WASHINGTON, July 14, 2016 – The House of Representatives today approved a 2017 spending bill for EPA and the Interior Department that would block many of the Obama administration’s signature environmental initiatives, such as the Clean Power Plan and the “waters of the U.S.” rule. The measure passed 231-196, with only three Democrats voting yes.

Both of those initiatives have been stayed by the courts, but that didn’t stop the House from including language blocking their implementation in the spending measure, which has drawn a veto threat from the White House.

Speaking on the House floor yesterday, Californian Ken Calvert, the Republican floor manager for the bill, said, “We tried to reverse all of the overreaching agenda that this administration has placed on the American people.”

For some House members, that wasn’t enough, putting Calvert in the unusual position of opposing further cuts to EPA’s budget. Scott Perry, R-Pa., for example, sought to reduce EPA’s budget by 17 percent – the amount he said his constituents’ utility bills would increase because of the Clean Power Plan, whose goal is reduction of carbon emissions.

But Calvert said that while he shared Perry’s frustration, the bill already cuts EPA’s budget significantly.

EPA would receive nearly $8 billion, $164 million less than authorized in this year’s budget, and $291 million less than the president’s budget request.

“The bill denies the Obama administration’s request for additional staff at EPA and keeps the number of EPA personnel at the lowest level since 1989,” Calvert said. “That is when George Herbert Walker Bush was president. I am sure you would like to go back to 1976, but I think we have done a pretty good job of cutting it back to 1989.”

An across-the-board cut would “penalize states by cutting the grants they need,” Calvert said. “It would reduce the funding for the clean water and drinking water grants, which support construction jobs in every district.”

Perry’s amendment failed, but other environmental riders in the bill survived, and more were adopted on the floor.

One of those, introduced by Bob Goodlatte, R-Va., would prevent EPA from “retaliating” against any of the six states in the Chesapeake Bay watershed if they fail to meet pollution-reduction goals set forth in the regional Total Maximum Daily Load for the Bay.

Goodlatte emphasized that his amendment “would not stop the EPA from working with the states to restore the Chesapeake Bay, nor would it undermine the cleanup efforts already underway.” It merely “removes the ability of the EPA to take over a state’s plan, or to take retaliatory actions against a state, if it does not meet EPA mandated goals.” His amendment passed, 231-197.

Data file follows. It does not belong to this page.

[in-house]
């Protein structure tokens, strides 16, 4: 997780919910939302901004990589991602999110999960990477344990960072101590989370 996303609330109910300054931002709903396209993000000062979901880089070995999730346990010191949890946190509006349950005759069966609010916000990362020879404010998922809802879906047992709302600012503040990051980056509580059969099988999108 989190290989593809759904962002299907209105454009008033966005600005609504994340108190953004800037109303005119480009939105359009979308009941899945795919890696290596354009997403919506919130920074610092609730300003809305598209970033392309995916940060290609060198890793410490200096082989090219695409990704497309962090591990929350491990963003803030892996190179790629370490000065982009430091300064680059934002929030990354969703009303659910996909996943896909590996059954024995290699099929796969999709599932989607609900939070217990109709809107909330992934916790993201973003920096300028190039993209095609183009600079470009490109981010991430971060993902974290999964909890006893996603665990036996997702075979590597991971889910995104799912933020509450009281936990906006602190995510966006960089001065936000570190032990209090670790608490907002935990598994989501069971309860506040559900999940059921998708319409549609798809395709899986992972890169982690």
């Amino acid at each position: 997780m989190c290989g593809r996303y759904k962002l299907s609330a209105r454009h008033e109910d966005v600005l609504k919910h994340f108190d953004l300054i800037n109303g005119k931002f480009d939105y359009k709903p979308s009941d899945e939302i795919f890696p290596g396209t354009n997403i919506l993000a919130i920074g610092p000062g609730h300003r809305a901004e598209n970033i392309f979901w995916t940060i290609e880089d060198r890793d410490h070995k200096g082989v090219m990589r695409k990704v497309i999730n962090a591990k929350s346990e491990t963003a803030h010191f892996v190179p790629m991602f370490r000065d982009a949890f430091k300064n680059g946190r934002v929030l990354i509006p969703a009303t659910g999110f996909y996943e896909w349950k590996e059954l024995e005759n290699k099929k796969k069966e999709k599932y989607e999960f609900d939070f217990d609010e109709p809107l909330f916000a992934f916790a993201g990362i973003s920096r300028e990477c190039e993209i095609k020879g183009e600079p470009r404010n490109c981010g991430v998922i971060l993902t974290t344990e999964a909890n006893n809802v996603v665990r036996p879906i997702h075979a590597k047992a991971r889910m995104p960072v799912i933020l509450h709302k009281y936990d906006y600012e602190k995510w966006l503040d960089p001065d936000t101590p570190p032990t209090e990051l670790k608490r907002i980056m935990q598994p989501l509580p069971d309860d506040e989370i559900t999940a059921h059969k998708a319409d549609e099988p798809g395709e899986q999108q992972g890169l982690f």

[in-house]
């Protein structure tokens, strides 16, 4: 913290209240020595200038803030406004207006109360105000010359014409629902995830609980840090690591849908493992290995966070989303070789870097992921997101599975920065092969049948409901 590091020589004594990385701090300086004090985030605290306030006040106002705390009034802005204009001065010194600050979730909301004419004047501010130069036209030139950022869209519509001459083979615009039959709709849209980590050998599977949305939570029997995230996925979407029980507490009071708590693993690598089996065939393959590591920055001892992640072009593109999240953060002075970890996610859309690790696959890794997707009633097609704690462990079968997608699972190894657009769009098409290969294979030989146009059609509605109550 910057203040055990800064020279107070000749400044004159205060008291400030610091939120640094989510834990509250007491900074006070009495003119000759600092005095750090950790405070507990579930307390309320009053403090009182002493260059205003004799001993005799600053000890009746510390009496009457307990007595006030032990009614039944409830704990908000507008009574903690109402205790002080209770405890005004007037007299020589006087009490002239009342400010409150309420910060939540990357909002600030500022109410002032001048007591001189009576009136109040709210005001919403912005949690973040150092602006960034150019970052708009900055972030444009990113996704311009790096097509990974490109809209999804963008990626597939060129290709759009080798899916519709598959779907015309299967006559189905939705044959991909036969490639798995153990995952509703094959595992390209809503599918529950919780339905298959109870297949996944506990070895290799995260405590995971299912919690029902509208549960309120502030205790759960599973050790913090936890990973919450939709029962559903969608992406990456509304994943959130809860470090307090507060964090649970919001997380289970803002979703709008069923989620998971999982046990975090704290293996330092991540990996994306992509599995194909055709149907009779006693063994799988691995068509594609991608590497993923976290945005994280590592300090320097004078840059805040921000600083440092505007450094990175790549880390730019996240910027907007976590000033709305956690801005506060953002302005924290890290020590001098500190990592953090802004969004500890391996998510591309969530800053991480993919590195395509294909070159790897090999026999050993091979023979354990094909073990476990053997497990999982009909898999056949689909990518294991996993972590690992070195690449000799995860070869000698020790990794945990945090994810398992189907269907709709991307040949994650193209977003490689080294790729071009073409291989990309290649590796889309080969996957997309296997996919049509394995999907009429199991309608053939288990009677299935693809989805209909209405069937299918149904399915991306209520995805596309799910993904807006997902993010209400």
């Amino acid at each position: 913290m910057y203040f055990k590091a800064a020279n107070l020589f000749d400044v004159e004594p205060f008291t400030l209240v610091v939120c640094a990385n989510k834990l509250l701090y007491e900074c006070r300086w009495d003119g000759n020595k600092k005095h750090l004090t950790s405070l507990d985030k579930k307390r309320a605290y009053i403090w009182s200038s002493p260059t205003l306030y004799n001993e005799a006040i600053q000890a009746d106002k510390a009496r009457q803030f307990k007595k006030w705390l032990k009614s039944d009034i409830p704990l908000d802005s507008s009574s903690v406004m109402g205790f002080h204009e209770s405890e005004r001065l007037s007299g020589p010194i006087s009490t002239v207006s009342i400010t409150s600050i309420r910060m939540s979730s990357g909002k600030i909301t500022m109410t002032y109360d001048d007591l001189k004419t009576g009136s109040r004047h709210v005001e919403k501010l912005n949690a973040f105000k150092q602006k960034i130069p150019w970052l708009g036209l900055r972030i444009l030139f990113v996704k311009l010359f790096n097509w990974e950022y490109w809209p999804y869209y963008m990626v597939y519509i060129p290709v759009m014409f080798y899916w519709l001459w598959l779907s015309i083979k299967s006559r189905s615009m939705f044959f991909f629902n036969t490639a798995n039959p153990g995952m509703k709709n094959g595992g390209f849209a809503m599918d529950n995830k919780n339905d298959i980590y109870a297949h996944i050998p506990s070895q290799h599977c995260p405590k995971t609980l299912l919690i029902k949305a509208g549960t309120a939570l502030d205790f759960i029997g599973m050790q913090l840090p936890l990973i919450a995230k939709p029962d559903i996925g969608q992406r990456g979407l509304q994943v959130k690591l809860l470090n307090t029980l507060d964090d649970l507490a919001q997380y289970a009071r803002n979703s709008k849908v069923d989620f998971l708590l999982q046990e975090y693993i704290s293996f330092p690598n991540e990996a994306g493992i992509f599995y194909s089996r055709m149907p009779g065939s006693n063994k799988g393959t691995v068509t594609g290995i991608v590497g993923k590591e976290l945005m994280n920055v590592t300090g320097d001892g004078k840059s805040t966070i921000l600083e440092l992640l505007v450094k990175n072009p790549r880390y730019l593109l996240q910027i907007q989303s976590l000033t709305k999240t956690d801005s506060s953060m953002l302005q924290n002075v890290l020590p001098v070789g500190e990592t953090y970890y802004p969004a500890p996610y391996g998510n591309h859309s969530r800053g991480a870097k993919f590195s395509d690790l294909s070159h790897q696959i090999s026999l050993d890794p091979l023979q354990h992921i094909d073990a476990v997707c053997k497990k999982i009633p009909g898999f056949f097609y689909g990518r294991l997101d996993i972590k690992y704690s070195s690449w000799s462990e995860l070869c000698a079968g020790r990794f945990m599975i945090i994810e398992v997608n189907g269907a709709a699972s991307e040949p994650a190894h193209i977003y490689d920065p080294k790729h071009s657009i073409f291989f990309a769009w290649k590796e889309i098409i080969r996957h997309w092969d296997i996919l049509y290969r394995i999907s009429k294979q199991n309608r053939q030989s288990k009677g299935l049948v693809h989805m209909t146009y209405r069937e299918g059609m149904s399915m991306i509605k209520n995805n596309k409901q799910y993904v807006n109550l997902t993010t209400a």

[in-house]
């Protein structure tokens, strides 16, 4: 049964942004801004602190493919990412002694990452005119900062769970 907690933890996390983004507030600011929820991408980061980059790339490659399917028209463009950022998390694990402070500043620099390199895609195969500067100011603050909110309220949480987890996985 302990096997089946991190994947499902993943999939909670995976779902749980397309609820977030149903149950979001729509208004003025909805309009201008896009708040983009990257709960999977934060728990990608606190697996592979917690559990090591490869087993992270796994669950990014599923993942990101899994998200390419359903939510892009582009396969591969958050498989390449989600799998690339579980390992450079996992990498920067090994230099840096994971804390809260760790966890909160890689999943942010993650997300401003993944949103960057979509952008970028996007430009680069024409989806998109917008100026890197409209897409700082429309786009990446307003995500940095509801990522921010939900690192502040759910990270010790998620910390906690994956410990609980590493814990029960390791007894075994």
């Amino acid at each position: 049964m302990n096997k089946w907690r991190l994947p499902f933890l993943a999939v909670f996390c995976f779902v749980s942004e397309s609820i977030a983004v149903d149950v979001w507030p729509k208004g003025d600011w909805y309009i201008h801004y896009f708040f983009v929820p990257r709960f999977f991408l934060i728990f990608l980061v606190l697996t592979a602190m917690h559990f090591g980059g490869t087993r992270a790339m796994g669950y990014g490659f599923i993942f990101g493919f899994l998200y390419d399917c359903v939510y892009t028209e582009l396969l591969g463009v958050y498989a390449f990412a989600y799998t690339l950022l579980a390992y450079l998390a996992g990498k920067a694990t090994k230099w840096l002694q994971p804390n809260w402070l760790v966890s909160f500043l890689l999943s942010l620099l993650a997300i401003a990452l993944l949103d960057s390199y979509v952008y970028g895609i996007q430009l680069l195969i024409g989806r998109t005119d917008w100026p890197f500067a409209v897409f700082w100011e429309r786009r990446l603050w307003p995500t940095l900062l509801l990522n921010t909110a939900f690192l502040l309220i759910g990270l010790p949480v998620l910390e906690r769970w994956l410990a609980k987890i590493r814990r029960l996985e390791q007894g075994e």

The bill also would prevent the U.S. Fish and Wildlife Service from listing the greater sage-grouse and lesser prairie chicken for protection under the Endangered Species Act – both of which USFWS already has declined to list. It also would direct the agency to reissue rules to delist the gray wolf in the Rocky Mountains and Great Lakes regions.

Other amendments approved on the House floor take aim at additional listed species. USFWS would not be allowed to enforce the threatened listing of the Preble's meadow jumping mouse, whose habitat is in Colorado and Wyoming. Another would remove ESA listing protections for the New Mexico meadow jumping mouse.

The House also approved another ESA-related amendment that would prohibit USFWS from implementing or enforcing listings for any species for which the agency has not performed a required five-year status review.

The bill seeks to provide more water to drought-stricken California by including provisions from a bill passed by the House last year – H.R. 2898, the Western Water and American Food Security Act, introduced by Rep. David Valadao, R-Calif. Valadao said the provisions are designed to provide operational flexibility without jeopardizing the threatened delta smelt or salmonids listed under the ESA.

But as with so many provisions in the bill, they are opposed by the Obama administration which says they “would undercut the ESA, preempt California water law, fail to address critical elements of California's complex water challenges and impede an effective and timely response to the continuing drought while providing no additional water to hard hit communities.”

Senate bill, which also would block WOTUS from moving forward, has cleared the appropriations committee. However, with Congress leaving town for the party conventions and summer recess, the full Senate will not be able to vote on the spending measure until September at the earliest.



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